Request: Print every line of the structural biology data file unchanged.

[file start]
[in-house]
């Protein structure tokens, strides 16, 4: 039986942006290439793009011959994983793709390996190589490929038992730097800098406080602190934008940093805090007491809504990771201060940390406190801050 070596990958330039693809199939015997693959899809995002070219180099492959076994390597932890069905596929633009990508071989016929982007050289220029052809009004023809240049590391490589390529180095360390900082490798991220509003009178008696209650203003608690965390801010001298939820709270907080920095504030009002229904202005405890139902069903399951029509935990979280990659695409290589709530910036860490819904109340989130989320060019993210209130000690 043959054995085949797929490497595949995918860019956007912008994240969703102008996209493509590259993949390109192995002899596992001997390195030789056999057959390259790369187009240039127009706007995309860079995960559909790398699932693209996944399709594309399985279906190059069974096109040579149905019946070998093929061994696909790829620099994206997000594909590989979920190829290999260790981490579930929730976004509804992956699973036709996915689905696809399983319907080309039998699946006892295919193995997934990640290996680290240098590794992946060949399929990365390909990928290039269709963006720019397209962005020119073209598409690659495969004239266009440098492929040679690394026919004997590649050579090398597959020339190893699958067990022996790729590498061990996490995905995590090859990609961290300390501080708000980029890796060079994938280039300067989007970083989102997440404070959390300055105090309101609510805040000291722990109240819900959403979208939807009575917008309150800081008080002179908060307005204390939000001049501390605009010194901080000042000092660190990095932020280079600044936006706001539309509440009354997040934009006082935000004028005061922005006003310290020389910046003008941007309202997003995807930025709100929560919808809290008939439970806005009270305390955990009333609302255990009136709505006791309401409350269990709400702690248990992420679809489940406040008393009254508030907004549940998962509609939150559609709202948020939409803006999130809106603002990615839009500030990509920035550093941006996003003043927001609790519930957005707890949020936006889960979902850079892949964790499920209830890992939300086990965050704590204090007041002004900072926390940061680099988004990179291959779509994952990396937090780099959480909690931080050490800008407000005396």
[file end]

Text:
[in-house]
């Protein structure tokens, strides 16, 4: 039986942006290439793009011959994983793709390996190589490929038992730097800098406080602190934008940093805090007491809504990771201060940390406190801050 070596990958330039693809199939015997693959899809995002070219180099492959076994390597932890069905596929633009990508071989016929982007050289220029052809009004023809240049590391490589390529180095360390900082490798991220509003009178008696209650203003608690965390801010001298939820709270907080920095504030009002229904202005405890139902069903399951029509935990979280990659695409290589709530910036860490819904109340989130989320060019993210209130000690 043959054995085949797929490497595949995918860019956007912008994240969703102008996209493509590259993949390109192995002899596992001997390195030789056999057959390259790369187009240039127009706007995309860079995960559909790398699932693209996944399709594309399985279906190059069974096109040579149905019946070998093929061994696909790829620099994206997000594909590989979920190829290999260790981490579930929730976004509804992956699973036709996915689905696809399983319907080309039998699946006892295919193995997934990640290996680290240098590794992946060949399929990365390909990928290039269709963006720019397209962005020119073209598409690659495969004239266009440098492929040679690394026919004997590649050579090398597959020339190893699958067990022996790729590498061990996490995905995590090859990609961290300390501080708000980029890796060079994938280039300067989007970083989102997440404070959390300055105090309101609510805040000291722990109240819900959403979208939807009575917008309150800081008080002179908060307005204390939000001049501390605009010194901080000042000092660190990095932020280079600044936006706001539309509440009354997040934009006082935000004028005061922005006003310290020389910046003008941007309202997003995807930025709100929560919808809290008939439970806005009270305390955990009333609302255990009136709505006791309401409350269990709400702690248990992420679809489940406040008393009254508030907004549940998962509609939150559609709202948020939409803006999130809106603002990615839009500030990509920035550093941006996003003043927001609790519930957005707890949020936006889960979902850079892949964790499920209830890992939300086990965050704590204090007041002004900072926390940061680099988004990179291959779509994952990396937090780099959480909690931080050490800008407000005396």